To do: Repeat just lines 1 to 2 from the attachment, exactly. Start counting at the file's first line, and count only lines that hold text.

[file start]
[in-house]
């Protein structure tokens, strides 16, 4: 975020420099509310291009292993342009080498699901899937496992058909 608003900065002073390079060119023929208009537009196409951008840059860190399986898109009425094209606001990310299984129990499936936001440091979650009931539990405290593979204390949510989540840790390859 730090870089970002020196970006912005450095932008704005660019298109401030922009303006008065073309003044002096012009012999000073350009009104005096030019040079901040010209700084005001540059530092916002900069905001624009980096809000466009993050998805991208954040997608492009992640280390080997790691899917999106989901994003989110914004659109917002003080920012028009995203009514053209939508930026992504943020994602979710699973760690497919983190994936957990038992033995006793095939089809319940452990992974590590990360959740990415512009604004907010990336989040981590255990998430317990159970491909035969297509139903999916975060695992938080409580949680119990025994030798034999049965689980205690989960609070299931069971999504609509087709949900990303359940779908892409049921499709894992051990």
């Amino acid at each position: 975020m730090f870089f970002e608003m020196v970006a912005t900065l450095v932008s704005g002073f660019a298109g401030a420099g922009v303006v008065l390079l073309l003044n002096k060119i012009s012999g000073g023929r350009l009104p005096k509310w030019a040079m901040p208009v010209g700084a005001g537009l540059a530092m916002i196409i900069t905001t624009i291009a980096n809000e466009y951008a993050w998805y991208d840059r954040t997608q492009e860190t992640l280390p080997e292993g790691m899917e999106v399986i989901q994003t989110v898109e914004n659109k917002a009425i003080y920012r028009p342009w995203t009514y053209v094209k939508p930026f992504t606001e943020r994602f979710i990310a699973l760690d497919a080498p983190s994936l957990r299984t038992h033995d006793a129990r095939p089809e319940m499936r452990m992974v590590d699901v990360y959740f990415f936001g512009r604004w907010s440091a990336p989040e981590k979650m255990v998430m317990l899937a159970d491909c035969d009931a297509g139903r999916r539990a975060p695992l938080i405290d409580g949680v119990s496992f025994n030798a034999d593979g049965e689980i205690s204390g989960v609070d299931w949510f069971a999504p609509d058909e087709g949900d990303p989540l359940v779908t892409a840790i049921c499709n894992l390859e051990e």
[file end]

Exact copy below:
[in-house]
């Protein structure tokens, strides 16, 4: 975020420099509310291009292993342009080498699901899937496992058909 608003900065002073390079060119023929208009537009196409951008840059860190399986898109009425094209606001990310299984129990499936936001440091979650009931539990405290593979204390949510989540840790390859 730090870089970002020196970006912005450095932008704005660019298109401030922009303006008065073309003044002096012009012999000073350009009104005096030019040079901040010209700084005001540059530092916002900069905001624009980096809000466009993050998805991208954040997608492009992640280390080997790691899917999106989901994003989110914004659109917002003080920012028009995203009514053209939508930026992504943020994602979710699973760690497919983190994936957990038992033995006793095939089809319940452990992974590590990360959740990415512009604004907010990336989040981590255990998430317990159970491909035969297509139903999916975060695992938080409580949680119990025994030798034999049965689980205690989960609070299931069971999504609509087709949900990303359940779908892409049921499709894992051990």